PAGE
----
Why make sustainability controversial?

Published on
November 10, 2009

Charles Clover’s most recent venture is consistent with the type of controversy for which the author and director of “The End of the Line” is well known.

Fish2Fork.com, which rates restaurants on the sustainability of the seafood they serve, launched a month ago, exposing well-known establishments for having unsustainable practices. The tabloids, always eager for a sensationalized news story, quickly picked up on it.

In most cases, chefs’ so-called crimes were due to a failure to respond to a questionnaire distributed by the Web site’s researchers, who reviewed a total of 100 establishments. Where no information was received, details were culled from online menus, which do not always specify the provenance and sustainability rating of the seafood offered.

Restaurants protested en mass. Some quickly filled out the Fish2Fork questionnaire and saw their ratings rise, while others contacted their lawyers. A month on, the problems continue, with some critics saying, “How dare Charles Clover dictate the nation’s restaurants’ purchasing policies on seafood?”

They have a point — Clover has created a blunt tool that needs considerable refinement. But the idea behind it is sound enough. We can all pay lip service to the concept of seafood sustainability, or we can unite behind it and ask chefs and the rest of the supply chain to become more aware.

However, asking members of the public to make this judgment is not sound, because the vast majority do not have the expertise to do so. The Web site provides a highly detailed questionnaire and requests diners to take it to restaurants to fill out. It asks questions including, “If the restaurant serves farmed carnivorous fish such as salmon, please indicate if it attempts to ensure that these were fed on fishmeal from sustainable sources.” This is a difficult question and requires a detailed discussion with a knowledgeable chef, rather than a 5-minute guess by a well-meaning diner.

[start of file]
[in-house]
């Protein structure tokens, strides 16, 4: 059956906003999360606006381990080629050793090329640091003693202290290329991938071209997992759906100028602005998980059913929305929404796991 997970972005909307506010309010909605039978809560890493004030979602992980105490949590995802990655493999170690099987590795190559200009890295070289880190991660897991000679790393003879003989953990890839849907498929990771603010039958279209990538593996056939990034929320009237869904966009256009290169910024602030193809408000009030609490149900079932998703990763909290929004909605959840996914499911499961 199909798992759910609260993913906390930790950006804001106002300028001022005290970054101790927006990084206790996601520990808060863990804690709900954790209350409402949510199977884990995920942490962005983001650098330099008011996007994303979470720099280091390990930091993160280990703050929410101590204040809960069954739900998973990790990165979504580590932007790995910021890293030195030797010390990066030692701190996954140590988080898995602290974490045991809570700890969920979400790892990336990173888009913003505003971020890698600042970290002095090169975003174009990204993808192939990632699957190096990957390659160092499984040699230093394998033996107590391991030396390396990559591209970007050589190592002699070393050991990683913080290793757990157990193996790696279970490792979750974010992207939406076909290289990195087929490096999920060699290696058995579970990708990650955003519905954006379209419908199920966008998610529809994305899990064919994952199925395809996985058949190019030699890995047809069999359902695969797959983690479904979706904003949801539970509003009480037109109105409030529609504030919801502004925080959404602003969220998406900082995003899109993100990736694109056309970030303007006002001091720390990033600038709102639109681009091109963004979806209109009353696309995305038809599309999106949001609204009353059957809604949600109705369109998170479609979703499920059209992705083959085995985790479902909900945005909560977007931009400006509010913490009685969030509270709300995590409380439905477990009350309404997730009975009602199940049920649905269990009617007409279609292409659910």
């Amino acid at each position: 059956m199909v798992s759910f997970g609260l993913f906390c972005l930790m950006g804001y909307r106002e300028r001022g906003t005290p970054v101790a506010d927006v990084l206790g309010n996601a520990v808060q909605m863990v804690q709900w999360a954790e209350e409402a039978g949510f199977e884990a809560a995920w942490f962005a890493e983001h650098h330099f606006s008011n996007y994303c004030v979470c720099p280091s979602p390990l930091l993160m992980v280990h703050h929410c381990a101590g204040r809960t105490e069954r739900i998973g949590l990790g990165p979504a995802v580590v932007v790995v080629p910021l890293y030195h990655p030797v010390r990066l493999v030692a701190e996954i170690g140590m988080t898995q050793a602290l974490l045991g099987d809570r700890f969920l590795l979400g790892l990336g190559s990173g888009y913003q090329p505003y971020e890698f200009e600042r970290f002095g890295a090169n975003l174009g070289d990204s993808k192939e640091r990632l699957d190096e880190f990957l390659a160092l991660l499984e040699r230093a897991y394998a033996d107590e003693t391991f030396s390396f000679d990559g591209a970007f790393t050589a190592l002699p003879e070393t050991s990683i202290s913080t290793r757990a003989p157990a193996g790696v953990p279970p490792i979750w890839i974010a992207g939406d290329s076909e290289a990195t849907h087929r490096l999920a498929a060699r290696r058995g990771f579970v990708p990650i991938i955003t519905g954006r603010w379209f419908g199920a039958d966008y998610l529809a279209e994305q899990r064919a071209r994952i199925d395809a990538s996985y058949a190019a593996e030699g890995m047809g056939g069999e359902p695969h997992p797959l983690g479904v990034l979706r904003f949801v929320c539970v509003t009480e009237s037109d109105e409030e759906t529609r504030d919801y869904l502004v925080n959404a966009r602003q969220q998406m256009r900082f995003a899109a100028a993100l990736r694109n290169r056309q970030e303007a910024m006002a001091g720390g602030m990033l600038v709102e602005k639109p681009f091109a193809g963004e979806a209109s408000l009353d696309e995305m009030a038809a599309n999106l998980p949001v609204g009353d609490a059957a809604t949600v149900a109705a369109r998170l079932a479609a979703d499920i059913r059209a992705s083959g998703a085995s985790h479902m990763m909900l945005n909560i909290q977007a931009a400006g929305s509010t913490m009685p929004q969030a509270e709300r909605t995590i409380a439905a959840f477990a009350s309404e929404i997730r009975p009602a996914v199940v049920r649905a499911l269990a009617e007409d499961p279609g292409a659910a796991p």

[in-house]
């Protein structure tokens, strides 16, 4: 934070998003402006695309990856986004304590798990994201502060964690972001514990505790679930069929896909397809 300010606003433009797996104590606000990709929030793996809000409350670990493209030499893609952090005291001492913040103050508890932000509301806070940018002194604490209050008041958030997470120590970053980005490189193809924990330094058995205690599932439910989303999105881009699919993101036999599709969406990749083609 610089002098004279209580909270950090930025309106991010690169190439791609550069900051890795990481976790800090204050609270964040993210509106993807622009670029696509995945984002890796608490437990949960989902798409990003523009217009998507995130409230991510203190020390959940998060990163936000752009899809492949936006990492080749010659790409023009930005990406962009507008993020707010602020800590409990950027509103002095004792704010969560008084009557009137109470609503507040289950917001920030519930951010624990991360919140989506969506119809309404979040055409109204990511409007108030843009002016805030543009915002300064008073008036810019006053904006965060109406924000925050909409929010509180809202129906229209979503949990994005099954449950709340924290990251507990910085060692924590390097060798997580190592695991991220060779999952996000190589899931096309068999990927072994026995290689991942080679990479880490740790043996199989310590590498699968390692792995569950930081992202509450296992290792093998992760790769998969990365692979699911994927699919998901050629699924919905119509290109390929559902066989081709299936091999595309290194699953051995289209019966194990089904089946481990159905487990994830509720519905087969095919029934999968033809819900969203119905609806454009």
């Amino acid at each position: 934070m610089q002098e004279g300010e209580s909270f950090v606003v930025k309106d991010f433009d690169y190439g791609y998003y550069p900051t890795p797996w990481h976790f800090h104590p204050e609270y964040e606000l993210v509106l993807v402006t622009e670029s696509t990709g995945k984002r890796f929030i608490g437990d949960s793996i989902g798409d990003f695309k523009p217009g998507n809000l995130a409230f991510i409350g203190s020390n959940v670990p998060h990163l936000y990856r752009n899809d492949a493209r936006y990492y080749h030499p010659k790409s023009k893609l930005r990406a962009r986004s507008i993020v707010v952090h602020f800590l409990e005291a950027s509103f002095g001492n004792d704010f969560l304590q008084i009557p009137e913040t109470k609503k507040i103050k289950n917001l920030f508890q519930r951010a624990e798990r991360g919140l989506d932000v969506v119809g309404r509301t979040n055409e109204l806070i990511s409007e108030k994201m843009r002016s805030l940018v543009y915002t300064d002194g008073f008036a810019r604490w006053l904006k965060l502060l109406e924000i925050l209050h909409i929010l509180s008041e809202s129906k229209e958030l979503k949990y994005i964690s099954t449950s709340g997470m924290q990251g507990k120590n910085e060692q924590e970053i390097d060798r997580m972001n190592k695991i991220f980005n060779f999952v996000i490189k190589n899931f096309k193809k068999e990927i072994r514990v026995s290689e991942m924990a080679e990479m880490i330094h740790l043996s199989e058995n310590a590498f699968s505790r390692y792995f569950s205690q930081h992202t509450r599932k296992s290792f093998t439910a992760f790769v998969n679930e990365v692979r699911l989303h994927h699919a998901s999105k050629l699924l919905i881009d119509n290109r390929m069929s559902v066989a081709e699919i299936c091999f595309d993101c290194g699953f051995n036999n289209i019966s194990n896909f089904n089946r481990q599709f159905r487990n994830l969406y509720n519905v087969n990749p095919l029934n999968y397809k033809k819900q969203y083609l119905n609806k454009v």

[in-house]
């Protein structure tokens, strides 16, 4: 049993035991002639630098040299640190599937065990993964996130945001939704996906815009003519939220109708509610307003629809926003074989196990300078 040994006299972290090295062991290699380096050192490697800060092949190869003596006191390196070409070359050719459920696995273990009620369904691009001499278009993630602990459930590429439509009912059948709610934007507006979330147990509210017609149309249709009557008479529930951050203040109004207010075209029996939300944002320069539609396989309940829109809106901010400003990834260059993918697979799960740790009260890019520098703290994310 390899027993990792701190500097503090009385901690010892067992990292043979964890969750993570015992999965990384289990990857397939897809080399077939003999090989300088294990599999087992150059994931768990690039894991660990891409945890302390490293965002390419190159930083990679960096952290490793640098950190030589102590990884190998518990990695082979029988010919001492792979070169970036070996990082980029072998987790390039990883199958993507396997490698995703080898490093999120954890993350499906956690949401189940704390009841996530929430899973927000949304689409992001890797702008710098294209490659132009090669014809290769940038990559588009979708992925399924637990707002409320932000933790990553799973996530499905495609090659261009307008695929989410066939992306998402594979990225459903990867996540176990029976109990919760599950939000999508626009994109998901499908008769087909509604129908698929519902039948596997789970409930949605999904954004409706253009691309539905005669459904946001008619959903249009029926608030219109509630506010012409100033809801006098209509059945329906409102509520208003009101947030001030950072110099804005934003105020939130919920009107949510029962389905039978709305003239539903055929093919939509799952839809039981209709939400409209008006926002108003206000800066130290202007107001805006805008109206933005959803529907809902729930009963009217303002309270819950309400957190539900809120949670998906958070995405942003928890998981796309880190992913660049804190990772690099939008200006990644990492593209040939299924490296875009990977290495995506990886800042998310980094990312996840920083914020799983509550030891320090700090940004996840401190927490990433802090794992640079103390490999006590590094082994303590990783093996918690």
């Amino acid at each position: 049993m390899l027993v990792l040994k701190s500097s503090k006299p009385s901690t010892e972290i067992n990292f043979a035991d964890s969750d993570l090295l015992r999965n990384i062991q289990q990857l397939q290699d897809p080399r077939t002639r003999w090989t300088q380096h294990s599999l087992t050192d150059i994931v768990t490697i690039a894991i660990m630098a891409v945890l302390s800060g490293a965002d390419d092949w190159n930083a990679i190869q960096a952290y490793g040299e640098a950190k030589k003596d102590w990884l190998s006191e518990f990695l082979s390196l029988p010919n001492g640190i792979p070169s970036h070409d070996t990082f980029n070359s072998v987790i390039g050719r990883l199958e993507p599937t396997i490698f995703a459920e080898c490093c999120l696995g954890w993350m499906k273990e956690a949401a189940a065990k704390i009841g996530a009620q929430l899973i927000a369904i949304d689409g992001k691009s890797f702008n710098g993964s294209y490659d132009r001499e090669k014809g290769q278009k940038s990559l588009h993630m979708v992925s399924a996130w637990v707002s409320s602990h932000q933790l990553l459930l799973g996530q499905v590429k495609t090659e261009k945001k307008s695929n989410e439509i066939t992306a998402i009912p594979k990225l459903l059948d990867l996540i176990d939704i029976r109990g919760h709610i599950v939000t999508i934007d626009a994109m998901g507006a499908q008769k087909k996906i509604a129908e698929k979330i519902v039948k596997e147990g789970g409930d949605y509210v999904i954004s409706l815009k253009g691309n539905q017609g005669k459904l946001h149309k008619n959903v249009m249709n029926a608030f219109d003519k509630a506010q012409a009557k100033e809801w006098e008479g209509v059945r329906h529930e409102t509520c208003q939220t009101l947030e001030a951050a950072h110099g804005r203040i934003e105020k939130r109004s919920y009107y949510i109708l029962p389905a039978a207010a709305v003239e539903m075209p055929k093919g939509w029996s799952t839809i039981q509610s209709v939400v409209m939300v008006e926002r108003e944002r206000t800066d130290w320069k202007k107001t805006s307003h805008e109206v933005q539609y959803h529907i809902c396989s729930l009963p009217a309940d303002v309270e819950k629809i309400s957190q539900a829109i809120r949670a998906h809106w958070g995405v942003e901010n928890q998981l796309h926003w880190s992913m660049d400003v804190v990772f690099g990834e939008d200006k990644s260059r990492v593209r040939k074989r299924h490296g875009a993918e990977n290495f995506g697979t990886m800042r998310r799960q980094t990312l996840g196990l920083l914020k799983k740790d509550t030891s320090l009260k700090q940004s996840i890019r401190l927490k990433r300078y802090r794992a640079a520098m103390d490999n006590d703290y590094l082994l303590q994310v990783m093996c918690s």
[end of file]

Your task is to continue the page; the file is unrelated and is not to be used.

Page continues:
Menu items are also scored against the Marine Conservation Society’s FishOnline database of species to eat and avoid, which is itself considered by many industry organizations as another blunt and not-always-accurate tool.

Waitrose, one of the UK’s top five food retailers, is a main sponsor of the site and also sponsored the film. It gained them considerable publicity, but in the wake of recent bad press for fish2fork.com, the supermarket said the sponsorship is for a three-month trial period only.

Seafood Choices Alliance’s Good Catch Initiative is also listed as a supporter, which suggests it is in full favour of the content. However, according to Emily Howgate, who manages the project, the term “supporter” may be inappropriate for Good Catch’s role and may even suggest that it supports the Web site financially.

“As such we have spoken with the Fish2Fork folks about the use of some different term, such as ‘resource,’” said Howgate. “The terminology and positioning of Good Catch on the Fish2Fork Web site is being reviewed to ensure it is clearly positioned for the chef/restaurant audience as a resource tool, and to avoid possible confusion around interpretation of the word ‘supporter.’ We anticipate such Web site clarifications to happen soon.”

Both have the same idea but take different approaches, and Howgate hopes that the two can eventually become complementary to help further the sustainability cause.  

The moral of this tale is that the public needs to be as careful in sourcing information as restaurants should be in sourcing seafood. The sooner we all agree on a global definition of sustainability, the better.

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